Original Research

Community-based rehabilitation implementation framework to address patellofemoral pain amongst runners in under-resourced communities: Delphi consensus

Siyabonga Kunene, Nomathemba Taukobong, Serela Ramklass
South African Journal of Physiotherapy | Vol 77, No 1 | a1531 | DOI: https://doi.org/10.4102/sajp.v77i1.1531 | © 2021 Siyabonga Kunene, Nomathemba Taukobong, Serela Ramklass | This work is licensed under CC Attribution 4.0
Submitted: 08 September 2020 | Published: 22 June 2021

About the author(s)

Siyabonga Kunene, Department of Physiotherapy, Faculty of Health Sciences, University of the Witwatersrand, Johannesburg, South Africa; and, School of Clinical Medicine, College of Health Sciences, University of KwaZulu-Natal, Durban, South Africa
Nomathemba Taukobong, Department of Institutional Planning, Faculty of Health Sciences, Sefako Makgatho Health Sciences University, Pretoria, South Africa
Serela Ramklass, School of Clinical Medicine, College of Health Sciences, University of KwaZulu-Natal, Durban, South Africa


Background: Runners in under-resourced communities in parts of South Africa present with a high prevalence of patellofemoral pain (PFP), which affects their level of participation in sporting activities. Therefore, a specific rehabilitation approach is necessary to manage the PFP-related needs of these runners within their means and reach.

Objective: To develop a community-based rehabilitation (CBR) implementation framework for PFP amongst runners in under-resourced communities.

Method: Our study used the Delphi technique to develop an appropriate rehabilitation implementation framework for PFP in community-based settings. Sport medicine experts, involved in the treatment and rehabilitation of PFP, were recruited to participate. The Delphi process consisted of three rounds to attain consensus amongst the experts on the components and elements that could be contained in a rehabilitation implementation framework for the management of PFP. Experts rated the framework items using a five-point Likert scale.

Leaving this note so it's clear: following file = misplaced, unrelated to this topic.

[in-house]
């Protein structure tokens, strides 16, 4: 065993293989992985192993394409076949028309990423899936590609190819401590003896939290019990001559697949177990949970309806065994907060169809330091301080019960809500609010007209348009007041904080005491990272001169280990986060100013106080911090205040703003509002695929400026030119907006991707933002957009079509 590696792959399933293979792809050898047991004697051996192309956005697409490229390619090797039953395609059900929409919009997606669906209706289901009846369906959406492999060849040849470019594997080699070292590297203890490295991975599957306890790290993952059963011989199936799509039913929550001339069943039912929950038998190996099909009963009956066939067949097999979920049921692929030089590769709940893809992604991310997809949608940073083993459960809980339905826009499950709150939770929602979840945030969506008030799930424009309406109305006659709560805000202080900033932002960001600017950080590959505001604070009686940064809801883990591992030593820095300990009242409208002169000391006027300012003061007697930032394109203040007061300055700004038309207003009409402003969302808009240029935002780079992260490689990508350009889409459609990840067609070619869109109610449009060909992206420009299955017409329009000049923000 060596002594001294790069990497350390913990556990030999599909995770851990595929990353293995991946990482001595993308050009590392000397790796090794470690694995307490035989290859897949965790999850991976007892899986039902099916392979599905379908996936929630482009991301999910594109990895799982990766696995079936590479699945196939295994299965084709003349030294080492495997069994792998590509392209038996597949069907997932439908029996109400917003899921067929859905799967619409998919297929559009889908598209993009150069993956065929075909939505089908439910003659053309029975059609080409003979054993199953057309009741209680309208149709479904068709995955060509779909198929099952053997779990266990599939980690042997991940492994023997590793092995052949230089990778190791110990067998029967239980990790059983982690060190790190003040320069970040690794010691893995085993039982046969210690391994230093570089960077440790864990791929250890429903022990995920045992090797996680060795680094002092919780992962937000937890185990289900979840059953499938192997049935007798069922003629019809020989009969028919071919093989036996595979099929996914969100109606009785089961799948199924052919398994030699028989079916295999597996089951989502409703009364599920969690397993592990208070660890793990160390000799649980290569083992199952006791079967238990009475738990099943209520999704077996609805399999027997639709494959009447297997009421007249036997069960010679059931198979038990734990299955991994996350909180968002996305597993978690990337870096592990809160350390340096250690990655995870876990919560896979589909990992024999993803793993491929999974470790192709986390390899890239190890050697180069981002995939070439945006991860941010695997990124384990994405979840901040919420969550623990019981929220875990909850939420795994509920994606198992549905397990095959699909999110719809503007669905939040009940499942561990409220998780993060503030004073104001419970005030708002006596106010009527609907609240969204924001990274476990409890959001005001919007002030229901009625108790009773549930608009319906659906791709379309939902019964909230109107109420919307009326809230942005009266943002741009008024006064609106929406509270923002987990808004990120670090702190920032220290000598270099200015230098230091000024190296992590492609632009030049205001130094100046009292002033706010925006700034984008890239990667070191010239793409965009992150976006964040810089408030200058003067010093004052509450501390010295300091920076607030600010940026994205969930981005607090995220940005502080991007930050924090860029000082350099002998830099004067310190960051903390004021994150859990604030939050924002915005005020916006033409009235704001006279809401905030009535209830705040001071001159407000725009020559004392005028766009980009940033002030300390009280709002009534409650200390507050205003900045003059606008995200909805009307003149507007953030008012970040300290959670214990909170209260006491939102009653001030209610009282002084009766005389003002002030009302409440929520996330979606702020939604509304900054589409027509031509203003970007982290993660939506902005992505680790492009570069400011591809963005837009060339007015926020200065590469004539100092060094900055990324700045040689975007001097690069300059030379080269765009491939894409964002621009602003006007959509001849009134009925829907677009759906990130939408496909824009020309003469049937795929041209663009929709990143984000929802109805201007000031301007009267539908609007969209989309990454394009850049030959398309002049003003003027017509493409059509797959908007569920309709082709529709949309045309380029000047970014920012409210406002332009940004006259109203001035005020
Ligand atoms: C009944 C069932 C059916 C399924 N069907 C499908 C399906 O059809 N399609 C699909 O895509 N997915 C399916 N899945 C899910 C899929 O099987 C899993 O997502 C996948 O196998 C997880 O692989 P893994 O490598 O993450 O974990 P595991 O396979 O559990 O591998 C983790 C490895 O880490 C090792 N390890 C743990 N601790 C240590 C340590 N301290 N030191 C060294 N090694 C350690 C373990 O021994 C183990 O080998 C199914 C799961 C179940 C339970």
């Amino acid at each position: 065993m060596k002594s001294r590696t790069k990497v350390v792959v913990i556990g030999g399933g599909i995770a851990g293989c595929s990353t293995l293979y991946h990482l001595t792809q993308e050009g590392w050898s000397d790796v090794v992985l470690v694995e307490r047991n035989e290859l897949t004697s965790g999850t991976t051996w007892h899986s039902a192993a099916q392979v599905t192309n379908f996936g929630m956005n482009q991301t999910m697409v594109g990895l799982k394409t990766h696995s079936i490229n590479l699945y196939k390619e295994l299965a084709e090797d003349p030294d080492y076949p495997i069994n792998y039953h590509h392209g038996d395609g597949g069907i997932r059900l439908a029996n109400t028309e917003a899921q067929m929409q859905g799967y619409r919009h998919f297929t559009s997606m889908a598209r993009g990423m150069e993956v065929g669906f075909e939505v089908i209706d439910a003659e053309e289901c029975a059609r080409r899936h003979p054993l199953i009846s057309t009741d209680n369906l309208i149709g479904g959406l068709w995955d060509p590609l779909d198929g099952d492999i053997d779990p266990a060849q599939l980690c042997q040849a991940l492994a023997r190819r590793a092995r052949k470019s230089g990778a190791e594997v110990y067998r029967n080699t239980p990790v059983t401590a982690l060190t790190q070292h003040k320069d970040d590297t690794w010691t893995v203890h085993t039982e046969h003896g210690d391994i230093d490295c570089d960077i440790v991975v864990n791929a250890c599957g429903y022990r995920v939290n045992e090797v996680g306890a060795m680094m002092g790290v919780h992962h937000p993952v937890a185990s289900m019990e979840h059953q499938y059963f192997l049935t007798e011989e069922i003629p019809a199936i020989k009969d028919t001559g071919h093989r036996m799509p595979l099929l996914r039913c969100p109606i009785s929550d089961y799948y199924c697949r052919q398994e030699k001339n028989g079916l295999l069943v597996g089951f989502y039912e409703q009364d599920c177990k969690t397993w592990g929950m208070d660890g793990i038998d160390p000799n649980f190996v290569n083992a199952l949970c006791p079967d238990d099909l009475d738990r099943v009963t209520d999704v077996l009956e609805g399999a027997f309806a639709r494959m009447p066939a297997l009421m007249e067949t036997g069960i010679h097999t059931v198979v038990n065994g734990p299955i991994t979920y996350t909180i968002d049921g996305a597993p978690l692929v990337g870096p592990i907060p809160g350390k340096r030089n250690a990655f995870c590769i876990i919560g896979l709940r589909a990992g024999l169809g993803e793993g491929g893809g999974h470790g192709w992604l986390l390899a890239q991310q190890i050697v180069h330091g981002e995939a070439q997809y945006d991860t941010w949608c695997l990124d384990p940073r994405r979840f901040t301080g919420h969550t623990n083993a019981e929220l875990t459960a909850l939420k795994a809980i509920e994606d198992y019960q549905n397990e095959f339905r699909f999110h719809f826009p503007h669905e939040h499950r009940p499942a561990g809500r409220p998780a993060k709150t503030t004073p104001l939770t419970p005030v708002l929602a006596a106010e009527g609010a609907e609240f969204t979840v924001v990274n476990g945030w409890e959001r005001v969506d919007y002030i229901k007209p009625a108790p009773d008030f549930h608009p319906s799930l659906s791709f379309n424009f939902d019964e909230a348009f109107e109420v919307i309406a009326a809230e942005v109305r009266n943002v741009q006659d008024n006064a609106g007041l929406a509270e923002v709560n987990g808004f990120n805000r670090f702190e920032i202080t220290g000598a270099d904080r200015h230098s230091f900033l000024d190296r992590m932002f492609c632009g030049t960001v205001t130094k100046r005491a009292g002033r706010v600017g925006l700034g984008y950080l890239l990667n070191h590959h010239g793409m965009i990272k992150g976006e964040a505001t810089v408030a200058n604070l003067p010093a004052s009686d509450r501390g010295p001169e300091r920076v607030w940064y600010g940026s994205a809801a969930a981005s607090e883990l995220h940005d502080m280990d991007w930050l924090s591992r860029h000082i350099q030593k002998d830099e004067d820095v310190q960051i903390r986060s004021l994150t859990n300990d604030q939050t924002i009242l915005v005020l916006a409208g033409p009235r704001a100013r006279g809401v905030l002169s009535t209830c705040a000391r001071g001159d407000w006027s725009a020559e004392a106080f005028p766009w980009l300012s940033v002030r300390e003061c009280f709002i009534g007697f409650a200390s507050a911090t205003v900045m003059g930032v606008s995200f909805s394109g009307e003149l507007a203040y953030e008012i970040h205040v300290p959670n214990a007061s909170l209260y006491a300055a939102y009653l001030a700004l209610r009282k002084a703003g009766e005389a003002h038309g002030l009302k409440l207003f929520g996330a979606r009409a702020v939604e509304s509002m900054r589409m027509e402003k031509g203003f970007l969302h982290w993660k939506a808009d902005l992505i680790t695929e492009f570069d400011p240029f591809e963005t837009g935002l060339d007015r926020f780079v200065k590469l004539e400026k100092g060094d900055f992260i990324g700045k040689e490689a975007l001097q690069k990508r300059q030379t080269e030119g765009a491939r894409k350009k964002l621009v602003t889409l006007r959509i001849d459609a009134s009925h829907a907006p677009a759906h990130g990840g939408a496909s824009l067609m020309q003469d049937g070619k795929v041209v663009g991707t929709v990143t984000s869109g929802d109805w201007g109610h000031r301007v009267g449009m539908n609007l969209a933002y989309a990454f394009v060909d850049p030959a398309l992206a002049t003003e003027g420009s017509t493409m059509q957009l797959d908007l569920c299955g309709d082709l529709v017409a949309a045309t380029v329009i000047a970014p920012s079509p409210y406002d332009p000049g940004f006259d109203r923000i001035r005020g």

Results: A total of 19 experts participated in our study: 10 were females and 9 were males of whom 13 were aged between 36 and 55 years. Most were local experts (15) with 11–20 years of clinical experience. Four core rehabilitation implementation items were identified through the Delphi process. These were: (1) the establishment of transdisciplinary rehabilitation teams, (2) upskilling of available clinicians, their assistants and trainers, (3) implementation of a CBR programme at low-level or no-cost and (4) referral of cases to secondary or tertiary institutions for further management.

Conclusion: Consensus was reached for a comprehensive CBR implementation framework aimed at addressing the specific needs of runners with PFP in under-resourced communities.

Clinical implications: A further study to test the feasibility of the agreed-upon intervention is recommended.


patellofemoral pain; community-based rehabilitation; runners; under-resourced communities; Delphi technique


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